Oy. There’s no way an athlete would refuse to go to injury rehabilitation. I was watching the Summer School commentary, and Mark Harmon’s collarbone got separated from his shoulder DURING A SCENE — you can see it onscreen! — and he didn’t tell anyone with the production until they were recording the commentary 20 years later. Harmon shrugged it off as “a jock thing.” (He played college football.)

    If anything, this author should have had the hero reinjure his leg overdoing the rehab exercises. That, I would believe.

    It’s too bad this book is so sucky, because I’d be all over a romance hero who knits. Hell, I’d be all over a real-life straight guy who knits. :-)

  12. May
    Mar 19, 2010 @ 16:09:16

    oh thank you for the laugh – and for confirming my decision to huck this back onto the shelf at my local bookstore after reading a few bits… your review expressed exactly why I didn’t buy it – glad to know I didn’t miss out.

  13. Sam
    Mar 19, 2010 @ 17:12:30

    A knee injury? That's nothing to these guys.

    Well, to be fair, a knee injury is probably the one thing that hockey players do take seriously in terms of their bodies. Not taking care of one’s knees has ruined the career of many excellent players (Bobby Orr, for example). Which is why it makes it even more unbelievable that the team wouldn’t be around to help him out, recommending doctors, rehab, etc.

    With all the examples you provided it definitely sounds like a case of the author not doing a significant amount of research either, or appearance of the copy-editor. It’s a small detail, I know, but as a devoted hockey fan, the phrasing of “ahead by 6 points,” should actually be “ahead by 6 goals.” points = team standings in the season. (And for what it’s worth, yes 6 goals is pretty high in this era of the game, but it does happen several times a season; Penguins beat the Islanders last year by a score of 9-1)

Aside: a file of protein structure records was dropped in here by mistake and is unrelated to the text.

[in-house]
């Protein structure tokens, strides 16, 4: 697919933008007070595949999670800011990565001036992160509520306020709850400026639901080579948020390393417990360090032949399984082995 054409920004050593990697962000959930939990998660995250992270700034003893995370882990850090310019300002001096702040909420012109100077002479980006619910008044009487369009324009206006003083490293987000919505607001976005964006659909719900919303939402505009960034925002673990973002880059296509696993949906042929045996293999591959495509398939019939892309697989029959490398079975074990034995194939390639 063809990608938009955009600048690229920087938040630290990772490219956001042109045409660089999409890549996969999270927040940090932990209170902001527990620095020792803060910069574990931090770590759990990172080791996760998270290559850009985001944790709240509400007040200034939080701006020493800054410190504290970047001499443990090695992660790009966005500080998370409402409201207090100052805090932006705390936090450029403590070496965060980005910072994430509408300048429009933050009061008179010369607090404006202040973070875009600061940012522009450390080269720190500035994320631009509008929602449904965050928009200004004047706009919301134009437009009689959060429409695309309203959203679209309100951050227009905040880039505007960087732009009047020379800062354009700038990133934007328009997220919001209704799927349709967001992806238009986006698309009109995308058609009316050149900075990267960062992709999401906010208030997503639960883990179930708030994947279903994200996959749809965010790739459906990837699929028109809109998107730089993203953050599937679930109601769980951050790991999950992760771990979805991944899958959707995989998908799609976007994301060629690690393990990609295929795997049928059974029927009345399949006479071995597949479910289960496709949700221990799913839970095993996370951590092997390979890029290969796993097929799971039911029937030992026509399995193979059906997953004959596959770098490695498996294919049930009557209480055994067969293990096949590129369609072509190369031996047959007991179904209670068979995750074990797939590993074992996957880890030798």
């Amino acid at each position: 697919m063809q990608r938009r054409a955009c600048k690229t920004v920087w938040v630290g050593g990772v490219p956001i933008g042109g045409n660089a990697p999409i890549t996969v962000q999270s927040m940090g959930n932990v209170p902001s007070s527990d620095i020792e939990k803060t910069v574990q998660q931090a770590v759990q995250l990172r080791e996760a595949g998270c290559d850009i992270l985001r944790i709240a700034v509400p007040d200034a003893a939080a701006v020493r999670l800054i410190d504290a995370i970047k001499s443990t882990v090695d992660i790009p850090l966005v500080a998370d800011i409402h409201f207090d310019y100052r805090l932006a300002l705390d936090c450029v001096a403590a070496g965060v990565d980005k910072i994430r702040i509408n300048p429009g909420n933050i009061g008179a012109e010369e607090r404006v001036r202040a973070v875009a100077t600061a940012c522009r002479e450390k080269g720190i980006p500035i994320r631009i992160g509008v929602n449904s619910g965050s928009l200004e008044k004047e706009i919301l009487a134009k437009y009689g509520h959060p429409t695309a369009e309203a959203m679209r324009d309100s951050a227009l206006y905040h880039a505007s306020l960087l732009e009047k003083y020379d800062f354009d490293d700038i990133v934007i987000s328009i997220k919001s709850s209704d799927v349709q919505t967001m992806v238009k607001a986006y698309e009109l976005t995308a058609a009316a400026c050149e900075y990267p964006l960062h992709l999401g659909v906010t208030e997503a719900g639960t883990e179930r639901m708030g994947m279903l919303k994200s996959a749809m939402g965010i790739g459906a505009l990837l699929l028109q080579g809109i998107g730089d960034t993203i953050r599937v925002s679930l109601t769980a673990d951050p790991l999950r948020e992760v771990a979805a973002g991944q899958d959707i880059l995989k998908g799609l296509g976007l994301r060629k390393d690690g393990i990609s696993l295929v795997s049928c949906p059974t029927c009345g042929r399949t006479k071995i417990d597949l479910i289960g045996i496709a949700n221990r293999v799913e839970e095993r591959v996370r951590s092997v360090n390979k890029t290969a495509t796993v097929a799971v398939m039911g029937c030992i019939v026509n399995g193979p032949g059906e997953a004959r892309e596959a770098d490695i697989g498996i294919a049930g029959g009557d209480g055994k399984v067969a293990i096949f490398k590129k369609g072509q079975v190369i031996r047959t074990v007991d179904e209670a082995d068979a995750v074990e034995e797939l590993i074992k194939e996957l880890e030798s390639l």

If the details are insignificant to the plot, as you said, or just flat out incorrect (there’s no way a player would be allowed to keep a major trophy in his home; those things are guarded in the HoF), then it completely takes me out of the story.

    Sigh. I wish there were more hockey-centric romances out there.

  14. Ridley
    Mar 19, 2010 @ 18:15:21

    Someone beat me to it, but I was going to say that there are two injuries hockey players take seriously, and #1 are knee injuries with concussions as #2.

    Boston fans still smart from that dirtbag Ulf Samuelsson and what he did to Cam Neely’s knee. That’s almost 20 years ago now.

    I don’t doubt the book wasn’t great, but that knee comment was a wee bit off. Wicked shame too. I’d love to find a good hockey romance. <3 hockey.

  15. Ann Bruce
    Mar 19, 2010 @ 18:27:07

    Authors butchering my favourite sport and athletes is the main reason I steer clear of hockey romances, but there are a couple of things I should mention:

    I certainly hope that a professional athlete, making millions, would live in an apartment that had more space than a kindergartner laying down.

    There are a few hockey players living in my condo building and the units are pretty small…pricey, but still small. These guys spend very little time at home and one only spends the hockey season here, so it’s not really an issue. Anyway, I have a 5 feet by 4 feet painting that pretty much dominates one wall. However, no man I know, professional athletes or not, would be impressed by a 52″ plasma (plasma?!? really?!?).

    The average goals scored in a game is usually less than 6 but you have them ahead by six points and scoring more?

    Back during the eighties there were a number of very memorable games where the scores were in the double digits, so this is possible. It wouldn’t happen often, but it’s possible.

    fans were going crazy with every new shot of the puck

    Ah, fans only go crazy with shots on goal or clearing shots during penalty kills.

  16. Ann Bruce
    Mar 19, 2010 @ 18:31:04

    @Angela James: Scoring during the Olympics is very different than the NHL, though. In the Olympics, you have multi-million dollar professionals going up against daytime accountants, lawyers, engineers, and the occasional minor league player. Blow-outs are expected.

  17. Chicklet
    Mar 19, 2010 @ 18:31:24

    With all of the inaccuracies in this book, maybe a new grade or tag should be added: GIFE (Google Is For Everyone).

  18. Michelle
    Mar 19, 2010 @ 21:51:08

    gah! wish i had read this sooner… =(

  19. Susan Helene Gottfried
    Mar 20, 2010 @ 06:03:41